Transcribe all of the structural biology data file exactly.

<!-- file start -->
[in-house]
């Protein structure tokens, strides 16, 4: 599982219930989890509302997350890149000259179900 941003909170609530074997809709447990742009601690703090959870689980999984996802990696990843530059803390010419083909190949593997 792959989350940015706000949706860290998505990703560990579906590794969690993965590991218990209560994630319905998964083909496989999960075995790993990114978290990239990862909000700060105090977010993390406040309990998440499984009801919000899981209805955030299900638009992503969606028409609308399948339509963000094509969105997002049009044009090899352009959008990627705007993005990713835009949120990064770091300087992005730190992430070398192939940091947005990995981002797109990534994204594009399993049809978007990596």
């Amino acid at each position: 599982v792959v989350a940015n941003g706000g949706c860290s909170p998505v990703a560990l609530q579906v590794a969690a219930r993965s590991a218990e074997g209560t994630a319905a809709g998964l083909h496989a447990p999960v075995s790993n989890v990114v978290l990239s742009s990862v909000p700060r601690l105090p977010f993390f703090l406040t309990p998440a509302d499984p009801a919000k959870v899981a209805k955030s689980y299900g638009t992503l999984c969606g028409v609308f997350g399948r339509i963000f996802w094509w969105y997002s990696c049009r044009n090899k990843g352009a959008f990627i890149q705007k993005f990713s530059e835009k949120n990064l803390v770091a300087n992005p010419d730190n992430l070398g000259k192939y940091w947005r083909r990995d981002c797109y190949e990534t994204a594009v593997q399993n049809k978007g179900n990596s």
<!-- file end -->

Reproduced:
[in-house]
């Protein structure tokens, strides 16, 4: 599982219930989890509302997350890149000259179900 941003909170609530074997809709447990742009601690703090959870689980999984996802990696990843530059803390010419083909190949593997 792959989350940015706000949706860290998505990703560990579906590794969690993965590991218990209560994630319905998964083909496989999960075995790993990114978290990239990862909000700060105090977010993390406040309990998440499984009801919000899981209805955030299900638009992503969606028409609308399948339509963000094509969105997002049009044009090899352009959008990627705007993005990713835009949120990064770091300087992005730190992430070398192939940091947005990995981002797109990534994204594009399993049809978007990596």
């Amino acid at each position: 599982v792959v989350a940015n941003g706000g949706c860290s909170p998505v990703a560990l609530q579906v590794a969690a219930r993965s590991a218990e074997g209560t994630a319905a809709g998964l083909h496989a447990p999960v075995s790993n989890v990114v978290l990239s742009s990862v909000p700060r601690l105090p977010f993390f703090l406040t309990p998440a509302d499984p009801a919000k959870v899981a209805k955030s689980y299900g638009t992503l999984c969606g028409v609308f997350g399948r339509i963000f996802w094509w969105y997002s990696c049009r044009n090899k990843g352009a959008f990627i890149q705007k993005f990713s530059e835009k949120n990064l803390v770091a300087n992005p010419d730190n992430l070398g000259k192939y940091w947005r083909r990995d981002c797109y190949e990534t994204a594009v593997q399993n049809k978007g179900n990596s």